The photochemical reflectance index (PRI) and red-edge region of the spectrum are known to be sensitive to plant physiological processes, and through measurement of these optical signals it is possible to use non-invasive remote sensing to monitor the plant photosynthetic status in response to environmental stresses such as drought. We conducted a greenhouse experiment using Quercus ilex, a Mediterranean evergreen oak species, to investigate the links between leaf-level PRI and the red-edge based reflectance ratio (R690/R630) with CO2 assimilation rates (A), and photochemical efficiency (FV/FM and Yield) in response to a gradient of mild to extreme drought treatments (nine progressively enhanced drought levels) and corresponding recovery. PRI and R690/R630 both decreased under enhanced drought stress, and had significant correlations with A, FV/FM and Yield. The differential values between recovery and drought treatments of PRI (ΔPRIrecovery) and R690/R630 (ΔR690/R630recovery) increased with the enhanced drought levels, and significantly correlated with the increases of ΔArecovery, ΔFV/FMrecovery and ΔYieldrecovery. We concluded that both PRI and R690/R630 were not only sensitive to enhanced drought stresses, but also highly sensitive to photosynthetic recovery. Our study makes important progress for remotely monitoring the effect of drought and recovery on photosynthetic regulation using the simple physiological indices of PRI and R690/R630. Full article
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Open AccessArticle Forest Structure Estimation from a UAV-Based Photogrammetric Point Cloud in Managed Temperate Coniferous Forests
Forests 2017, 8(9), 343; https://doi.org/10.3390/f8090343
Received: 18 August 2017 / Revised: 4 September 2017 / Accepted: 6 September 2017 / Published: 13 September 2017
Cited by 1 | PDF Full-text (1538 KB) | HTML Full-text | XML Full-text
Abstract
Here, we investigated the capabilities of a lightweight unmanned aerial vehicle (UAV) photogrammetric point cloud for estimating forest biophysical properties in managed temperate coniferous forests in Japan, and the importance of spectral information for the estimation. We estimated four biophysical properties: stand volume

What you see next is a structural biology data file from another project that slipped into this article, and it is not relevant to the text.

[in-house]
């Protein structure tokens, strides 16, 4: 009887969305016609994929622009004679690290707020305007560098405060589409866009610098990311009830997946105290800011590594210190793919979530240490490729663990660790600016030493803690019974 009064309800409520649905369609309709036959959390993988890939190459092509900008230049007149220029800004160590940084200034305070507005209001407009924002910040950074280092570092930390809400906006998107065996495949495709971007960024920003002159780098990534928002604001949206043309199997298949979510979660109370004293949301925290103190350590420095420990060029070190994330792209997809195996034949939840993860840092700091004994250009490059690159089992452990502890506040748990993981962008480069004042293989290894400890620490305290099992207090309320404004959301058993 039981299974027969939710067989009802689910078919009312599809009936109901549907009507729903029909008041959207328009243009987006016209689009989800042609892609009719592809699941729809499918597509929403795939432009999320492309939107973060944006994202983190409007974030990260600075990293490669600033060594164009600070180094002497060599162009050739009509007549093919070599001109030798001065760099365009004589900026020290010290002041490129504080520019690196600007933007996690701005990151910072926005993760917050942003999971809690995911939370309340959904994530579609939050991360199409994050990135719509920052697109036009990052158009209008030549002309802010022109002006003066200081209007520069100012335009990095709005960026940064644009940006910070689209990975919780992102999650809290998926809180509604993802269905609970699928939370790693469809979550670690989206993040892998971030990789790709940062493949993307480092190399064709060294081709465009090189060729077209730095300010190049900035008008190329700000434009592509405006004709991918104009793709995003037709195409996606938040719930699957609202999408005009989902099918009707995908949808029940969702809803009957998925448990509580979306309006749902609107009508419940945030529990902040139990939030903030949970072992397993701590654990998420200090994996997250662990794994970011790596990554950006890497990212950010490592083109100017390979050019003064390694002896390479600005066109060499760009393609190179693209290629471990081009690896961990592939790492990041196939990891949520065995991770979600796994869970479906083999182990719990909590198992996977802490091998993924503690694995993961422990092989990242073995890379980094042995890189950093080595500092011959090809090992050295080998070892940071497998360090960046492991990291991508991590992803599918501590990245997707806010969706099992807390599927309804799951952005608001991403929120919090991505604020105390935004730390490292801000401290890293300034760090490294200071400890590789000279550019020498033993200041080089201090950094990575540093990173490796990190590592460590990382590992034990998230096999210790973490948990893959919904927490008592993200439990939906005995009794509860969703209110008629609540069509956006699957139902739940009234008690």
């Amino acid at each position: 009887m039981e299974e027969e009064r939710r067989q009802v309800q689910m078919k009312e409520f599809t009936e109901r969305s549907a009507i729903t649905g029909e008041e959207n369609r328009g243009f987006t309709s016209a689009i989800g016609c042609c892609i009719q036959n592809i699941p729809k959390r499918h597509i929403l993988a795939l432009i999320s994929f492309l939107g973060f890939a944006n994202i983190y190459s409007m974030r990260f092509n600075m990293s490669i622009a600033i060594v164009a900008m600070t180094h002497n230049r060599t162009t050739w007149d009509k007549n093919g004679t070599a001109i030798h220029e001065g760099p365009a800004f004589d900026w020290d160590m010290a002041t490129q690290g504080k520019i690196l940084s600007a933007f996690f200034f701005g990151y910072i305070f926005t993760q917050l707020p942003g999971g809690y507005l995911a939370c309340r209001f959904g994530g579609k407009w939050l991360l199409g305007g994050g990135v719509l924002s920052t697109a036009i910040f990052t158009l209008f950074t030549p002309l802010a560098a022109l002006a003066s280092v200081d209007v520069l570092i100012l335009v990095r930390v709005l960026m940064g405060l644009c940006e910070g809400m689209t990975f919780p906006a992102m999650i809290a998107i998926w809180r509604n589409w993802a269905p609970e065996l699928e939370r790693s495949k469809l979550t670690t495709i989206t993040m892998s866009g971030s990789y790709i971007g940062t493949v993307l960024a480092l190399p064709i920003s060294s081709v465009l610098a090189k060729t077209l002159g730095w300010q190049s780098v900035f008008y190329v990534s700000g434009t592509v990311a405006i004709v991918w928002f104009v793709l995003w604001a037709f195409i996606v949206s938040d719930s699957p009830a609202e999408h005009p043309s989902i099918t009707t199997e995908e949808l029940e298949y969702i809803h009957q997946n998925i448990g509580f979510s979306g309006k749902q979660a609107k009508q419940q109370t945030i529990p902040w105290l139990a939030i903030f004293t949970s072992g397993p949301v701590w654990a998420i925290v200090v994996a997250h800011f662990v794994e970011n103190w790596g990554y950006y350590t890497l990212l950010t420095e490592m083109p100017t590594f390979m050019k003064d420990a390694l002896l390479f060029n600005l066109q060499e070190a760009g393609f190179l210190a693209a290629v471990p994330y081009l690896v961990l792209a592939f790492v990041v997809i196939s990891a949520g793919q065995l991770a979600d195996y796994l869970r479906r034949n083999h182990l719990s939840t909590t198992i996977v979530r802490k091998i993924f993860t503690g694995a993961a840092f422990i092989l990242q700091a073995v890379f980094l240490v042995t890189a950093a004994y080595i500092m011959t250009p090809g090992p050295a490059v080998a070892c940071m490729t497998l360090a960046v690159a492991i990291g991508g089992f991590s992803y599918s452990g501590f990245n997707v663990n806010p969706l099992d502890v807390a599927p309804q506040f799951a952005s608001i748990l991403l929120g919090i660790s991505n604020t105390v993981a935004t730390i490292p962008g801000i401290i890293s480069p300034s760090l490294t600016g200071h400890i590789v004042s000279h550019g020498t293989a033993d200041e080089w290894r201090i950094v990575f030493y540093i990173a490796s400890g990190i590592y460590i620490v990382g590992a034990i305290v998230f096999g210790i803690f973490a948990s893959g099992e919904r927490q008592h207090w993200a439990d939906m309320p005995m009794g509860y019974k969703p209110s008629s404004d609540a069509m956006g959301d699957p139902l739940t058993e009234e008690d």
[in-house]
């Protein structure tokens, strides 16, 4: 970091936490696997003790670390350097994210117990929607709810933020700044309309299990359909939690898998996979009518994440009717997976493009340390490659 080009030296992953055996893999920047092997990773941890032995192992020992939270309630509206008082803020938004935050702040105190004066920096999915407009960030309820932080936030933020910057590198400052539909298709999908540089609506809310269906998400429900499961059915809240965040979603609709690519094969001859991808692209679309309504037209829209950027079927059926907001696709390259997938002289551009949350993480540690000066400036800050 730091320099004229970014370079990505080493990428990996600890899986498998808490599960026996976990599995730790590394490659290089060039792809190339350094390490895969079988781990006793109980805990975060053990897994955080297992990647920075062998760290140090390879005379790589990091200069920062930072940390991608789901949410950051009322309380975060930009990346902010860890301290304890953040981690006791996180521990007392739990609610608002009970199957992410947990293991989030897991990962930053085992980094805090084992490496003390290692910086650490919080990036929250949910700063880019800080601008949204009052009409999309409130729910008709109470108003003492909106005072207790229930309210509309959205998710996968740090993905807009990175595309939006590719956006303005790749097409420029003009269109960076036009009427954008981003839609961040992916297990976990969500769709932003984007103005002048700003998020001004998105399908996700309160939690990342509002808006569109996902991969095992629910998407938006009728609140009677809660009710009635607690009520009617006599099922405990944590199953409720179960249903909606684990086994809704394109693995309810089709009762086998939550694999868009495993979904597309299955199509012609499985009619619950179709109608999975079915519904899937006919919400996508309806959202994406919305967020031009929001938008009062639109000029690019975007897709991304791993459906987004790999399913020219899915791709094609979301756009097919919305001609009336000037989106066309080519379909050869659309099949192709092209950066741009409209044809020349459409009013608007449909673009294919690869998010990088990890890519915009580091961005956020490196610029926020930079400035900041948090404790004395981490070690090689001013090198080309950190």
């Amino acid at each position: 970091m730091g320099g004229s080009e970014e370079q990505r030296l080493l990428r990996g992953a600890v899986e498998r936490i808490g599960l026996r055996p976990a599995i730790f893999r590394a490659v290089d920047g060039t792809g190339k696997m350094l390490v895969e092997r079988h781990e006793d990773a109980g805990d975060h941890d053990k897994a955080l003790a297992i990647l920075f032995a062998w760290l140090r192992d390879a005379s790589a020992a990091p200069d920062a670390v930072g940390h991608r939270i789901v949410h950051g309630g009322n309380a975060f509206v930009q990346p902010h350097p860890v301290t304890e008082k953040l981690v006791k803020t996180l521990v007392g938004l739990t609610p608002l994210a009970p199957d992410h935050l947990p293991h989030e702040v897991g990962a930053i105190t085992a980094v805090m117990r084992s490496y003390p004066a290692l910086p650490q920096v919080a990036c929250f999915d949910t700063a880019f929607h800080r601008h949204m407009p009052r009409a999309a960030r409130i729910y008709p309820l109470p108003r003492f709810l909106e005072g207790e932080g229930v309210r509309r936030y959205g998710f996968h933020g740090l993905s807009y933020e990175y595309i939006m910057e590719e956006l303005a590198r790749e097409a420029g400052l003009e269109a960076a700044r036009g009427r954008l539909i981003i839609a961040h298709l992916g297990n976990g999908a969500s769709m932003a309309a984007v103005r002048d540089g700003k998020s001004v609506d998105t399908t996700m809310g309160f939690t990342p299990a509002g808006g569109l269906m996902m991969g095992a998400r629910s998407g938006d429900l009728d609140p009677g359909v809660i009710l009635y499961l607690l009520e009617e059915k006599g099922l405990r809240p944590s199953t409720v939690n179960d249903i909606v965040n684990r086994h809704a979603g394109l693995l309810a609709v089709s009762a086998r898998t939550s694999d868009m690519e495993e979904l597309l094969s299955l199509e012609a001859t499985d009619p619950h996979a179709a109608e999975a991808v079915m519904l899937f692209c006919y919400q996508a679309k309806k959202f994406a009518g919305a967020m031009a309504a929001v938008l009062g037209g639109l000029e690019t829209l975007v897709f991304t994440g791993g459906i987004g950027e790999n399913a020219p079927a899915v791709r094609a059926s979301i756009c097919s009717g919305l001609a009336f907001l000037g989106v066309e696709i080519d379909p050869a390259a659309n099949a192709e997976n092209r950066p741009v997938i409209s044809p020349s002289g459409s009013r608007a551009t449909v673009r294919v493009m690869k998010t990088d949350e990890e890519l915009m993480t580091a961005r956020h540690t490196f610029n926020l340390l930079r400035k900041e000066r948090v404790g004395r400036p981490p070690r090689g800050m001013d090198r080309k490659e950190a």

[...] Read more.
Here, we investigated the capabilities of a lightweight unmanned aerial vehicle (UAV) photogrammetric point cloud for estimating forest biophysical properties in managed temperate coniferous forests in Japan, and the importance of spectral information for the estimation. We estimated four biophysical properties: stand volume (V), Lorey’s mean height (HL), mean height (HA), and max height (HM). We developed three independent variable sets, which included a height variable, a spectral variable, and a combined height and spectral variable. The addition of a dominant tree type to the above data sets was also tested. The model including a height variable and dominant tree type was the best for all biophysical property estimations. The root-mean-square errors (RMSEs) for the best model for V, HL, HA, and HM, were 118.30, 1.13, 1.24, and 1.24, respectively. The model including a height variable alone yielded the second highest accuracy. The respective RMSEs were 131.74, 1.21, 1.31, and 1.32. The model including a spectral variable alone yielded much lower estimation accuracy than that including a height variable. Thus, a lightweight UAV photogrammetric point cloud could accurately estimate forest biophysical properties, and a spectral variable was not necessarily required for the estimation. The dominant tree type improved estimation accuracy. Full article